I do not pretend that the preceding paragraphs will persuade someone that NSF-sponsored integrated mathematics curricula are appropriate preparation for college. I think that an integrated approach is appropriate and that it can offer better preparation than traditional coursework. Even so, issues remain: placement, for example. Suppose that students complete an integrated high school curriculum with A's and B's. Those students, as well as students with similar grades in traditional programs, should be ready but still must be placed in the appropriate university course. As in the preceding example concerning how well students do in university coursework, universities have little experimental data to evaluate placement processes. For example, suppose that course A is a prerequisite for course B. Do we ever administer the placement examination to the successful students in course A? What if we did, and significant numbers were still not deemed "ready" for course B? Is that a statement about the placement examination or a statement about course A?

My own preference would be to create articulation arrangements between the university and high schools so that students could seamlessly enroll without a placement examination at all. However, my university's precalculus classes are fairly traditional. Where would someone start who has taken integrated coursework? Even though the programs have as a goal that students will be able to perform symbolically as well as those in traditional curricula, do they? All the reform curricula—whether integrated by title or not—use technology to a greater degree than traditional programs. Are those students inadequately placed if they take paper-and-pencil placement examinations? Do they have an advantage if they are allowed to use graphing calculators on the examinations?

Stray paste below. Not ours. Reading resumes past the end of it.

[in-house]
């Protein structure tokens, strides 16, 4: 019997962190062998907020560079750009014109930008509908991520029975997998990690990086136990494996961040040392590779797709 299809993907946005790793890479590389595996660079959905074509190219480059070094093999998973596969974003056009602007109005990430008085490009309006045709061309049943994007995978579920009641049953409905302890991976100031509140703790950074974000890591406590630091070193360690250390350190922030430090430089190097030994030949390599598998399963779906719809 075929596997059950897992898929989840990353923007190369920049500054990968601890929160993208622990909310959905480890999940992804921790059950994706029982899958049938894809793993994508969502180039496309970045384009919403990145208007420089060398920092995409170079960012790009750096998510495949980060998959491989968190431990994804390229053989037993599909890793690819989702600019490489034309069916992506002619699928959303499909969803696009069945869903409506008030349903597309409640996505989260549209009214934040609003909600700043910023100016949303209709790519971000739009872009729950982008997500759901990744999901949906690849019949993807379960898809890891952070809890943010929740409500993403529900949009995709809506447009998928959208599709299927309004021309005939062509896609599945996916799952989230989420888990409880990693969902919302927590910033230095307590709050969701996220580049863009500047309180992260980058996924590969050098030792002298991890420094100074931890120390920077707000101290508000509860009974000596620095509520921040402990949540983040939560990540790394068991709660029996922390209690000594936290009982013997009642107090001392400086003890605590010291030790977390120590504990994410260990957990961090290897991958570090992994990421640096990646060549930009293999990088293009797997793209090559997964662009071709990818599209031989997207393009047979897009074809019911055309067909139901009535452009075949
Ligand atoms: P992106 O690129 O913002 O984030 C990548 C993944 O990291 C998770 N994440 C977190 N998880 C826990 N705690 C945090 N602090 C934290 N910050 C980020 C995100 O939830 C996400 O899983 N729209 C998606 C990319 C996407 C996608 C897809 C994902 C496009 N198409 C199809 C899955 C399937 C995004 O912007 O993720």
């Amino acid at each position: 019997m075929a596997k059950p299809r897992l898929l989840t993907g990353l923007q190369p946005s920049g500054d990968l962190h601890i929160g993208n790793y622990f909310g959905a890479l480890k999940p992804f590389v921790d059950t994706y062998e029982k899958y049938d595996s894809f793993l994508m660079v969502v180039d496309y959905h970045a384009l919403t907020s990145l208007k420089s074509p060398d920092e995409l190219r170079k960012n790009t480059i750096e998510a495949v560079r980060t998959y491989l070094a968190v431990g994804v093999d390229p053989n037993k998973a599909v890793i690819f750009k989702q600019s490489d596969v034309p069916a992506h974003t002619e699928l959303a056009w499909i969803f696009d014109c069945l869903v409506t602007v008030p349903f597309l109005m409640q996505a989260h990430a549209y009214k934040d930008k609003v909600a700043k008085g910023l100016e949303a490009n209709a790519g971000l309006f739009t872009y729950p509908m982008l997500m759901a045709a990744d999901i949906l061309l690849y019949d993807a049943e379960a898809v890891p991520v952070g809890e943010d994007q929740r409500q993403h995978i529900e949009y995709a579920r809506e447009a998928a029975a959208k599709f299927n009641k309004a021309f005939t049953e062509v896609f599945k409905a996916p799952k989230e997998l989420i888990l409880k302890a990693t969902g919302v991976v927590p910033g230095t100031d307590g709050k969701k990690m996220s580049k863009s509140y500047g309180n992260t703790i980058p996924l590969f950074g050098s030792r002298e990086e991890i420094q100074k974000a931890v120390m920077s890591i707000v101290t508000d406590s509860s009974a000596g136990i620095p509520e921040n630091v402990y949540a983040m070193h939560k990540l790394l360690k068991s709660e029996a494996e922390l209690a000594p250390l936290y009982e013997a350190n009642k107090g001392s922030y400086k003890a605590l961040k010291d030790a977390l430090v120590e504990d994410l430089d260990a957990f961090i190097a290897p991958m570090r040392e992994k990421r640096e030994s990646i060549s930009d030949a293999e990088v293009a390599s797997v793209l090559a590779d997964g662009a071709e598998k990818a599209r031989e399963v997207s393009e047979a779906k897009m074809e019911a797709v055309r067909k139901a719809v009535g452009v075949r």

The one great advantage that university mathematics department chairs have in dealing with these and other issues is that they have usually already begun discussing them in light of their own curriculum. The arguments among university faculty concerning reform calculus are virtually identical to issues involving integrated curricula. For example, will the heavy technology use in reform calculus hurt students as they later take what have traditionally been—and are likely to remain—abstract courses, such as modern algebra? What has been left out as students do all the applications, projects, and cooperative activities? What do students know or not know, as contrasted with past students?

The mathematics and mathematics education communities are struggling with the previously mentioned issues and many others at all levels of instruction. I do not know anyone who thinks that all elements of traditional curricula and instruction are undesirable. Conversely, even avid proponents of reform curricula and pedagogy must admit that their efforts are only beginnings. I hope that we will soon be able to get past what I see as essentially political arguments and get on with the task of working to improve the performance and achievement of all students at all levels of mathematics education.


Jim Hershberger, professor of mathematical sciences at Indiana University—Purdue University Fort Wayne and the Friends of the University Teacher of the Year in 1989, was a member of the Indiana University Faculty Colloquium on Excellence in Teaching in 1992. In 1989, he was the director of the Indiana Governor's Scholars Academy. He is currently a codirector of the Indiana Mathematics Initiative, a National Science Foundation grant in which faculty from Indiana and Purdue University support teachers from 10 urban Indiana districts as they implement reform mathematics curricula in the middle grades and high school.